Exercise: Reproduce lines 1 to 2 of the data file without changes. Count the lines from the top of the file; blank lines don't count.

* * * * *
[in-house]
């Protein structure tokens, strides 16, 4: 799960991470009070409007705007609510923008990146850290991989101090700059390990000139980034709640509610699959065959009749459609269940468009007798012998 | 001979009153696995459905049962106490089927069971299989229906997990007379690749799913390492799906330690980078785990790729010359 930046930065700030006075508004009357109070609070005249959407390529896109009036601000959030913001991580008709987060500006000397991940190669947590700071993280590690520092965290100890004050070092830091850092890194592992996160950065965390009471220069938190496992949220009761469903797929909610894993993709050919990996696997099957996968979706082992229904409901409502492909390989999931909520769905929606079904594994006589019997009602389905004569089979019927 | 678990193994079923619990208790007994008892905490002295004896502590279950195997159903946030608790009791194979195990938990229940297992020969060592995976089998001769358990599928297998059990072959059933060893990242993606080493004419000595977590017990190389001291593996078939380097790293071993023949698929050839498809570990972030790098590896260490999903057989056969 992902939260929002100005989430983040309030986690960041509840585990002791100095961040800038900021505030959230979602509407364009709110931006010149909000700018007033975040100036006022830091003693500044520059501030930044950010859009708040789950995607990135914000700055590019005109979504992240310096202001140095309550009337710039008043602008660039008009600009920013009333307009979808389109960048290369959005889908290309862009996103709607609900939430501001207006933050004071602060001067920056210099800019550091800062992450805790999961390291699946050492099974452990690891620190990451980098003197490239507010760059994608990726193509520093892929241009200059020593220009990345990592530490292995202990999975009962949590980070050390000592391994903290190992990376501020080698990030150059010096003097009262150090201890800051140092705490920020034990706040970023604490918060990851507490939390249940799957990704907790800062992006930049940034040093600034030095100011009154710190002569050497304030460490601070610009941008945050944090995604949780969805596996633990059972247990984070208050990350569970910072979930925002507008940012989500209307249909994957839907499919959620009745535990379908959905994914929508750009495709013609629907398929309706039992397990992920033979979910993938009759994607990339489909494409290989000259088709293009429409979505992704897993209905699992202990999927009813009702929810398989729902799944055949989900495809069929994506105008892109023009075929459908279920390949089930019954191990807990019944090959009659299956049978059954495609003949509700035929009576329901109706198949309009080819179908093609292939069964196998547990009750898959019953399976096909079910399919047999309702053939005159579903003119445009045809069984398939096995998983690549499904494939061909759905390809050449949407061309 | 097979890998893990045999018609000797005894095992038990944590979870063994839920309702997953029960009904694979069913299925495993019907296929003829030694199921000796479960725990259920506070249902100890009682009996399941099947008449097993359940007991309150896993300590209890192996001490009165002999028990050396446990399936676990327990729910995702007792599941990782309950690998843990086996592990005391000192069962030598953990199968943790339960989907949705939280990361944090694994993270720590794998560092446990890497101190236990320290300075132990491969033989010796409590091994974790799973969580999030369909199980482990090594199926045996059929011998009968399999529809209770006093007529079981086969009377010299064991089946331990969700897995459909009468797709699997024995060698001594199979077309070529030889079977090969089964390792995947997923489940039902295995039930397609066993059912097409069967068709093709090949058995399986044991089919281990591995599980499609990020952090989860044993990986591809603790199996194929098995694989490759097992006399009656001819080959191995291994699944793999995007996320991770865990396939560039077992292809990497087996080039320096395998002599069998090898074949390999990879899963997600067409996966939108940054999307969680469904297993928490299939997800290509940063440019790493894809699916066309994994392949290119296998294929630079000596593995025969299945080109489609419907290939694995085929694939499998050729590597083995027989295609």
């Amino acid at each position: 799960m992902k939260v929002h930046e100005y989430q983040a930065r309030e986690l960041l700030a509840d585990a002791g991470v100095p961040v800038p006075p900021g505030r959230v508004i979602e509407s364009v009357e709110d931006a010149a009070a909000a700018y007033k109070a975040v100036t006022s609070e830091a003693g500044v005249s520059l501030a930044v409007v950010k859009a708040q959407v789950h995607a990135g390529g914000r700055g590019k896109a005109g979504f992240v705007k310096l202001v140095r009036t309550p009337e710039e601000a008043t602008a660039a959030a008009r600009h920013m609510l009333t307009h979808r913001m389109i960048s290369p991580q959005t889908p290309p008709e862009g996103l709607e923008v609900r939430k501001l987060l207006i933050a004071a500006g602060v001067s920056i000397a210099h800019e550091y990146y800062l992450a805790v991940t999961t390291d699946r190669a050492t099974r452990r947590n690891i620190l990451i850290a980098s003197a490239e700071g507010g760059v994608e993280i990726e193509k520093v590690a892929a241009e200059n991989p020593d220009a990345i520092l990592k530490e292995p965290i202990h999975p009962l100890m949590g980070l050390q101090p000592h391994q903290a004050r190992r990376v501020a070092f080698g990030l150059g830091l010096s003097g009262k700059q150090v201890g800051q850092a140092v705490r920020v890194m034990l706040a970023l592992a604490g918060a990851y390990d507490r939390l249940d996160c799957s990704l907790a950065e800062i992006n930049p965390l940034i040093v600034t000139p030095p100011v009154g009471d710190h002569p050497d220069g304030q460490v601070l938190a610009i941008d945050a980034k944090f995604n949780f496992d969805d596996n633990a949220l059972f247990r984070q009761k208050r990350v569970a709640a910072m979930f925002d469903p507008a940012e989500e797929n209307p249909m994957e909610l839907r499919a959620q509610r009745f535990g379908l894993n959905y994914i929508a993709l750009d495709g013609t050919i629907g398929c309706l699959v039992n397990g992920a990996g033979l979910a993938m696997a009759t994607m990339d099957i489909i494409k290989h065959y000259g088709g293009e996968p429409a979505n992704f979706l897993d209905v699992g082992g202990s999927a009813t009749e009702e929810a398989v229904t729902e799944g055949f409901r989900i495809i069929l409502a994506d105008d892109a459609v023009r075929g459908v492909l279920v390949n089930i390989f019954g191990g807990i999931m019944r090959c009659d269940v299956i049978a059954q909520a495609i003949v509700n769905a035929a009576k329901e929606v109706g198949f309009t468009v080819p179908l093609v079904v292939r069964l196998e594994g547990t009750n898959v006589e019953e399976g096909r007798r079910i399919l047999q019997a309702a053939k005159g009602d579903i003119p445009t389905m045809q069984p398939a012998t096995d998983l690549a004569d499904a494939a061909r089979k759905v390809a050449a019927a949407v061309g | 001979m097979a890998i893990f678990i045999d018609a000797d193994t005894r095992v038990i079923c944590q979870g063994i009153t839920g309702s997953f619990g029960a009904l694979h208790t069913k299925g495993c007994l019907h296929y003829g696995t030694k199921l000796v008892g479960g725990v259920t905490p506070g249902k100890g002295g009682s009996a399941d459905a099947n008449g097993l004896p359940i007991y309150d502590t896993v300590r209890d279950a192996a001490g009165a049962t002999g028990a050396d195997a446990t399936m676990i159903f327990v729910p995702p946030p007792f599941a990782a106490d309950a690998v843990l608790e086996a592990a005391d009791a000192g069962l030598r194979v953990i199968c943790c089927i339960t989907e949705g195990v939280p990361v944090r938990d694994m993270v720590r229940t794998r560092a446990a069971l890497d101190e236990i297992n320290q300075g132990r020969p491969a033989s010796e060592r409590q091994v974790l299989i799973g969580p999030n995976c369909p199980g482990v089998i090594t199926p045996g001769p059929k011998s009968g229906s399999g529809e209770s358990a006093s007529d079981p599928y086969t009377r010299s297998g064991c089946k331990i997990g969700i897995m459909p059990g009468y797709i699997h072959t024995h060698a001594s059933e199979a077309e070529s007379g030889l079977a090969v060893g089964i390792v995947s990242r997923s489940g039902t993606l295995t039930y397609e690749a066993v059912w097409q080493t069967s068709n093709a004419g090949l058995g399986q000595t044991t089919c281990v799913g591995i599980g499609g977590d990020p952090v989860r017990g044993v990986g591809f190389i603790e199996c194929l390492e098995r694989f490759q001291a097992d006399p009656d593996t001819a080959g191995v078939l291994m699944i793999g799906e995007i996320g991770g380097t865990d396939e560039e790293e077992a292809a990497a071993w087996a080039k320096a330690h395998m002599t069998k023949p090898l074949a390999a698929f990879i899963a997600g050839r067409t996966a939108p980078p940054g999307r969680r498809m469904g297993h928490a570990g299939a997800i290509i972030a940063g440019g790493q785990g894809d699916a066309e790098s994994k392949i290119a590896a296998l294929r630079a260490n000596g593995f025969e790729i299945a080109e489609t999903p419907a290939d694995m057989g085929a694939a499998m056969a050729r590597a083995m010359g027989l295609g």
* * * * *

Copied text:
[in-house]
């Protein structure tokens, strides 16, 4: 799960991470009070409007705007609510923008990146850290991989101090700059390990000139980034709640509610699959065959009749459609269940468009007798012998 | 001979009153696995459905049962106490089927069971299989229906997990007379690749799913390492799906330690980078785990790729010359 930046930065700030006075508004009357109070609070005249959407390529896109009036601000959030913001991580008709987060500006000397991940190669947590700071993280590690520092965290100890004050070092830091850092890194592992996160950065965390009471220069938190496992949220009761469903797929909610894993993709050919990996696997099957996968979706082992229904409901409502492909390989999931909520769905929606079904594994006589019997009602389905004569089979019927 | 678990193994079923619990208790007994008892905490002295004896502590279950195997159903946030608790009791194979195990938990229940297992020969060592995976089998001769358990599928297998059990072959059933060893990242993606080493004419000595977590017990190389001291593996078939380097790293071993023949698929050839498809570990972030790098590896260490999903057989056969 992902939260929002100005989430983040309030986690960041509840585990002791100095961040800038900021505030959230979602509407364009709110931006010149909000700018007033975040100036006022830091003693500044520059501030930044950010859009708040789950995607990135914000700055590019005109979504992240310096202001140095309550009337710039008043602008660039008009600009920013009333307009979808389109960048290369959005889908290309862009996103709607609900939430501001207006933050004071602060001067920056210099800019550091800062992450805790999961390291699946050492099974452990690891620190990451980098003197490239507010760059994608990726193509520093892929241009200059020593220009990345990592530490292995202990999975009962949590980070050390000592391994903290190992990376501020080698990030150059010096003097009262150090201890800051140092705490920020034990706040970023604490918060990851507490939390249940799957990704907790800062992006930049940034040093600034030095100011009154710190002569050497304030460490601070610009941008945050944090995604949780969805596996633990059972247990984070208050990350569970910072979930925002507008940012989500209307249909994957839907499919959620009745535990379908959905994914929508750009495709013609629907398929309706039992397990992920033979979910993938009759994607990339489909494409290989000259088709293009429409979505992704897993209905699992202990999927009813009702929810398989729902799944055949989900495809069929994506105008892109023009075929459908279920390949089930019954191990807990019944090959009659299956049978059954495609003949509700035929009576329901109706198949309009080819179908093609292939069964196998547990009750898959019953399976096909079910399919047999309702053939005159579903003119445009045809069984398939096995998983690549499904494939061909759905390809050449949407061309 | 097979890998893990045999018609000797005894095992038990944590979870063994839920309702997953029960009904694979069913299925495993019907296929003829030694199921000796479960725990259920506070249902100890009682009996399941099947008449097993359940007991309150896993300590209890192996001490009165002999028990050396446990399936676990327990729910995702007792599941990782309950690998843990086996592990005391000192069962030598953990199968943790339960989907949705939280990361944090694994993270720590794998560092446990890497101190236990320290300075132990491969033989010796409590091994974790799973969580999030369909199980482990090594199926045996059929011998009968399999529809209770006093007529079981086969009377010299064991089946331990969700897995459909009468797709699997024995060698001594199979077309070529030889079977090969089964390792995947997923489940039902295995039930397609066993059912097409069967068709093709090949058995399986044991089919281990591995599980499609990020952090989860044993990986591809603790199996194929098995694989490759097992006399009656001819080959191995291994699944793999995007996320991770865990396939560039077992292809990497087996080039320096395998002599069998090898074949390999990879899963997600067409996966939108940054999307969680469904297993928490299939997800290509940063440019790493894809699916066309994994392949290119296998294929630079000596593995025969299945080109489609419907290939694995085929694939499998050729590597083995027989295609």